Tender: Prep & Place Concrete

The town of Centreville-Wareham-Trinity is seeking quotes to prep & place concrete at the War Memorial Site near the Central Arena.

The quote is for the following:

  • The concreted area must be prepped with a well bed of tamped crushed stone before concrete mixture is poured.
  • Cement should be 30 MPA with hardener & using standard rebar.
  • An area of concrete for the memorial base (120″ X 30″) will be a thickness of 12″ and all other areas will be 6″ thick.
  • Council is looking to have 3 crosses stamped into the concrete, color to be determined. A drawing is attached to this quote for reference.
  • Concrete to be kept wet during curing process.
Town News

Public Notice from Deputy Mayor

As your Deputy Mayor and on behalf of your Councilors, we like for you to take a couple of minutes and read this message on “Illegal Dumping” and the impact it has on you as a taxpayer. Recently, the Town was informed of an incident where illegal dumping of household items, etc. was dumped on Old Jingle Way. Once our office was notified, we reached out to all of you asking for assistance of who might be responsible for this act of no respect for the Community. Unfortunately, no one came forward and nor did the person(s) responsible come forward, leaving us no other choice but having you the tax payer to pay for this behavior. This garbage had to be removed and properly disposed of. The Maintenance Staff was directed to remove this illegal dumping and a fee was associated at the Waste Management Depot.

So as a Tax Payer, you paid for two maintenance workers for several hours, equipment and dumping fees to clean up a mess when this individual could have placed their garbage on the curbside only days before when the Town Clean-Up was happening. Furthermore, our office was just informed that a Moose Carcass was wrapped in a tarp and disposed of on Old Jingle Way. Our Maintenance Team once again on your Tax Payers’ dollars went to remove it and was unable to do so because the carcass was infested with maggots. Throwing Moose pelts, bones, etc. within town boundaries will attract bears & coyotes which in turn will become a safety concern.

This is a very important message we are sending to you. Every time illegal dumping occurs it is you the tax payer who is really paying for the clean up. The Mayor and Councilors are watching your every tax paying dollar and how we can spend it wisely for all of you and when we have to spend your money on someone else’s irresponsible behavior, we are not happy. Moving forward if you witness or observe illegal dumping and you are proud of the community you live in just give your Mayor, Councilor or Town Clerk a call.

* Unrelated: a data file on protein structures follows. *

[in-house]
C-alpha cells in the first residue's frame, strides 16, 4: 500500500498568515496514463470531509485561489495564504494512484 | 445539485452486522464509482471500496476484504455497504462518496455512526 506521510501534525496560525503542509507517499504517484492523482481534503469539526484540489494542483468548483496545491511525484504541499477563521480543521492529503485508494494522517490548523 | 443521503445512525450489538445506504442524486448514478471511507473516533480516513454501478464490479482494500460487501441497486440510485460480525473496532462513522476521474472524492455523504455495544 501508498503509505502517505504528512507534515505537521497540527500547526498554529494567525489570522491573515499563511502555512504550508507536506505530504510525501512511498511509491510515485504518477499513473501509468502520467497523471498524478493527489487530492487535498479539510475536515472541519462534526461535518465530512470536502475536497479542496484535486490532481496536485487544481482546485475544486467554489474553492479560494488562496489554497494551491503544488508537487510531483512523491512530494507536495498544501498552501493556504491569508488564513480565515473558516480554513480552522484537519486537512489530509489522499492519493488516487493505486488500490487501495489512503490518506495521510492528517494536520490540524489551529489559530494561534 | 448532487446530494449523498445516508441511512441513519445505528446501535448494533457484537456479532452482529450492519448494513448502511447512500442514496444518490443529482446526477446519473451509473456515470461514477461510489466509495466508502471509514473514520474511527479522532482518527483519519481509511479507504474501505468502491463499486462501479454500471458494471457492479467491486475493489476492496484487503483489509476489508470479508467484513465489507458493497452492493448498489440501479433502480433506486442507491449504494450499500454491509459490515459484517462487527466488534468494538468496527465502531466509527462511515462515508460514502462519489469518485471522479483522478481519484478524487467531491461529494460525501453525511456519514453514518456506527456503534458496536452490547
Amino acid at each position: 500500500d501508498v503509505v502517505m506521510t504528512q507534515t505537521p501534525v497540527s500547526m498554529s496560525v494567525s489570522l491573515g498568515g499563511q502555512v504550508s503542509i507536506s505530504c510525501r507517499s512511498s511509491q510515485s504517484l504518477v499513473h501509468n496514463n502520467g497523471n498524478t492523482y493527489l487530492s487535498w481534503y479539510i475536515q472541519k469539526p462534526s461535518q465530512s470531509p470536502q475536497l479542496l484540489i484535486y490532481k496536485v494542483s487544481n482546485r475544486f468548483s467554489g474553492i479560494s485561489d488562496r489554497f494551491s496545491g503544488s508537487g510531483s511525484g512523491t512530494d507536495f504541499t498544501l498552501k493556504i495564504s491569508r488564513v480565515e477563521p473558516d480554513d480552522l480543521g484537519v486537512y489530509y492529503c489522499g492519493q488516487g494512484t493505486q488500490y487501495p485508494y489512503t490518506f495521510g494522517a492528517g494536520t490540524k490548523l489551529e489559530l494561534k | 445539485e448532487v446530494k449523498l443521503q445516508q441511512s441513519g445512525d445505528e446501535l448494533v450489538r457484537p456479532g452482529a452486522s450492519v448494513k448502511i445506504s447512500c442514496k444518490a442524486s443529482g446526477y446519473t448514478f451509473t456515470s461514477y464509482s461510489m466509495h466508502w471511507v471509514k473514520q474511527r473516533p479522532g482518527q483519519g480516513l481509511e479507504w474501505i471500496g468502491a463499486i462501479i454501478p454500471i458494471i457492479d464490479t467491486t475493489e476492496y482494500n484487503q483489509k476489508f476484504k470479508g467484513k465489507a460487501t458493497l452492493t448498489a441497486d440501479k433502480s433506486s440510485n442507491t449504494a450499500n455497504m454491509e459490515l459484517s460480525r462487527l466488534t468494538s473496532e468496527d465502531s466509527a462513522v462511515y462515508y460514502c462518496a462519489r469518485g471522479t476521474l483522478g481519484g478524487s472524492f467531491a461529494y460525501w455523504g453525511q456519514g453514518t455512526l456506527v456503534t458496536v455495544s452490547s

With respect,
Deputy Mayor Kirk White

Town News

Hold Fast Lookout: Downhome Article

Extra! Extra! Read all about it!! The following article was published in the April 2022 addition of Downhome Magazine. A small town finds a unique way to honour a hometown hero, Dr. Janice Fitzgerald.

Hold Fast Lookout By Nicola Ryan
From a lookout on the Black’s Brook Trail in Trinity, Bonavista Bay, you can cast your gaze over the community below and out through the narrows that lead to scattered rocky islands. Before resettlement of those small islands, salted fish and capelin dried on flakes, horses roamed free, and hard-working families created a sense of community there, even in uncertain times. We’ve been facing uncertain times ourselves recently, and the town of Centreville-Wareham-Trinity (CWT) has decided to name this lookout in honour of a hometown hero who’s been trying hard to keep us all safe.

When the COVID-19 pandemic began in March 2020, Newfoundlanders and Labradorians came to rely on public health guidance from Chief Medical Officer of Health Dr. Janice Fitzgerald. Dr. Fitzgerald’s daily updates were full of expertise and empathy, and she would fortify us at the end of each briefing with her signature words, “Hold fast, Newfoundland and Labrador.”

The tiny town of Trinity, where Dr. Fitzgerald is from, is understandably proud of their native daughter, and now one of the lookouts on the Black’s Brook Trail is about to be renamed “Dr. Janice Fitzgerald Hold Fast Lookout.”

“We’re hoping to get it done this spring,” says former mayor Sam Gibbons, “if things sort of settle down with COVID and that. We’re hoping to get her out here and have a grand opening.”

The amalgamated town of Centreville-Wareham-Trinity is located in the well-known hunting and fishing region of Indian Bay. It’s about 45 km from the Trans-Canada Highway at the Gambo turn-off, along the scenic Kittiwake Coast. Wareham and Trinity had at one time been winter sites for logging and boatbuilding for fishermen from the islands in Bonavista Bay. Centreville came into being in 1959 as a planned community for settlers moving from Fair Island.

Black’s Brook Park is the jewel of Trinity. It offers hiking trails, camping sites, playgrounds, picnic sites and a swimming area. The park also often hosts community events, such as a Winter Carnival in February, a “Trunk or Treat” for Halloween, and an Easter egg scavenger hunt in the spring.